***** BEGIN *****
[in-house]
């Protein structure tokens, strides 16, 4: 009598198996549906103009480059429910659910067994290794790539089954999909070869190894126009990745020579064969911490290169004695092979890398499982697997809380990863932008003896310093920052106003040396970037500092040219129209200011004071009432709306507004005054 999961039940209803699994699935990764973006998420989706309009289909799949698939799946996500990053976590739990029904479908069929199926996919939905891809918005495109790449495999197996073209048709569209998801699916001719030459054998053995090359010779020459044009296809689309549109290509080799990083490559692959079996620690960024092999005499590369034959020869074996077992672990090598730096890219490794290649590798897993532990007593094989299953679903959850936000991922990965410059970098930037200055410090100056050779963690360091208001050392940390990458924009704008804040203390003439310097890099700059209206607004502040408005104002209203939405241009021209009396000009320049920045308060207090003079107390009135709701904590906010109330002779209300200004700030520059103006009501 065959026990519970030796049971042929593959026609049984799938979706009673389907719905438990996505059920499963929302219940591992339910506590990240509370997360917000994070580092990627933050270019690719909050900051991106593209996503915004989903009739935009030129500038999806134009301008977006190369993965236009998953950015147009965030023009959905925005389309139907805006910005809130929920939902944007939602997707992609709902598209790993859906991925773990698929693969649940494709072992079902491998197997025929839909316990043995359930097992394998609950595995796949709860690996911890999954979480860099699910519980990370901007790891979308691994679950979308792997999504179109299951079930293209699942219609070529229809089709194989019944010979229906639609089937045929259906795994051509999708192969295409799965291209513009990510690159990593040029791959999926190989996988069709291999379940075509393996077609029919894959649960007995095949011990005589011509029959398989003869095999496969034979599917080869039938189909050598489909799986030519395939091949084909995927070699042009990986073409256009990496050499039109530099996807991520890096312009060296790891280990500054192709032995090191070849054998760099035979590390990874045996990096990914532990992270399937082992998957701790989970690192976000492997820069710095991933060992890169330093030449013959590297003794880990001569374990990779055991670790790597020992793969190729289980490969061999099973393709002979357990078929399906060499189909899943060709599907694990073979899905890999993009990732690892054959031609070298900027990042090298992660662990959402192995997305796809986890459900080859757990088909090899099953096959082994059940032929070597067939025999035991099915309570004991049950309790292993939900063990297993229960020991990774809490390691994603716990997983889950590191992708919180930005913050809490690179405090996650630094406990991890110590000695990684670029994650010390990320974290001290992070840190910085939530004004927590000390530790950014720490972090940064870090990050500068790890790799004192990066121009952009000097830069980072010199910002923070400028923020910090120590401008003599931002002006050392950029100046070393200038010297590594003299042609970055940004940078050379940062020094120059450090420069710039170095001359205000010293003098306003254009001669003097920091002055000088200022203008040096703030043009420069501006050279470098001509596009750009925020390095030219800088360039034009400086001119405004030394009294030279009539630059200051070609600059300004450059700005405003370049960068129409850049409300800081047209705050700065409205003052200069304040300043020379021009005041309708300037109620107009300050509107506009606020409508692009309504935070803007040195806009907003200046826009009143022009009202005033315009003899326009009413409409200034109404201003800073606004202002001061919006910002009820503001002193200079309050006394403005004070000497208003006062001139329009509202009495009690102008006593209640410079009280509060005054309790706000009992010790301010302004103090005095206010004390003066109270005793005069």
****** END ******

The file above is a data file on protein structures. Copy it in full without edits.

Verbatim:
[in-house]
């Protein structure tokens, strides 16, 4: 009598198996549906103009480059429910659910067994290794790539089954999909070869190894126009990745020579064969911490290169004695092979890398499982697997809380990863932008003896310093920052106003040396970037500092040219129209200011004071009432709306507004005054 999961039940209803699994699935990764973006998420989706309009289909799949698939799946996500990053976590739990029904479908069929199926996919939905891809918005495109790449495999197996073209048709569209998801699916001719030459054998053995090359010779020459044009296809689309549109290509080799990083490559692959079996620690960024092999005499590369034959020869074996077992672990090598730096890219490794290649590798897993532990007593094989299953679903959850936000991922990965410059970098930037200055410090100056050779963690360091208001050392940390990458924009704008804040203390003439310097890099700059209206607004502040408005104002209203939405241009021209009396000009320049920045308060207090003079107390009135709701904590906010109330002779209300200004700030520059103006009501 065959026990519970030796049971042929593959026609049984799938979706009673389907719905438990996505059920499963929302219940591992339910506590990240509370997360917000994070580092990627933050270019690719909050900051991106593209996503915004989903009739935009030129500038999806134009301008977006190369993965236009998953950015147009965030023009959905925005389309139907805006910005809130929920939902944007939602997707992609709902598209790993859906991925773990698929693969649940494709072992079902491998197997025929839909316990043995359930097992394998609950595995796949709860690996911890999954979480860099699910519980990370901007790891979308691994679950979308792997999504179109299951079930293209699942219609070529229809089709194989019944010979229906639609089937045929259906795994051509999708192969295409799965291209513009990510690159990593040029791959999926190989996988069709291999379940075509393996077609029919894959649960007995095949011990005589011509029959398989003869095999496969034979599917080869039938189909050598489909799986030519395939091949084909995927070699042009990986073409256009990496050499039109530099996807991520890096312009060296790891280990500054192709032995090191070849054998760099035979590390990874045996990096990914532990992270399937082992998957701790989970690192976000492997820069710095991933060992890169330093030449013959590297003794880990001569374990990779055991670790790597020992793969190729289980490969061999099973393709002979357990078929399906060499189909899943060709599907694990073979899905890999993009990732690892054959031609070298900027990042090298992660662990959402192995997305796809986890459900080859757990088909090899099953096959082994059940032929070597067939025999035991099915309570004991049950309790292993939900063990297993229960020991990774809490390691994603716990997983889950590191992708919180930005913050809490690179405090996650630094406990991890110590000695990684670029994650010390990320974290001290992070840190910085939530004004927590000390530790950014720490972090940064870090990050500068790890790799004192990066121009952009000097830069980072010199910002923070400028923020910090120590401008003599931002002006050392950029100046070393200038010297590594003299042609970055940004940078050379940062020094120059450090420069710039170095001359205000010293003098306003254009001669003097920091002055000088200022203008040096703030043009420069501006050279470098001509596009750009925020390095030219800088360039034009400086001119405004030394009294030279009539630059200051070609600059300004450059700005405003370049960068129409850049409300800081047209705050700065409205003052200069304040300043020379021009005041309708300037109620107009300050509107506009606020409508692009309504935070803007040195806009907003200046826009009143022009009202005033315009003899326009009413409409200034109404201003800073606004202002001061919006910002009820503001002193200079309050006394403005004070000497208003006062001139329009509202009495009690102008006593209640410079009280509060005054309790706000009992010790301010302004103090005095206010004390003066109270005793005069």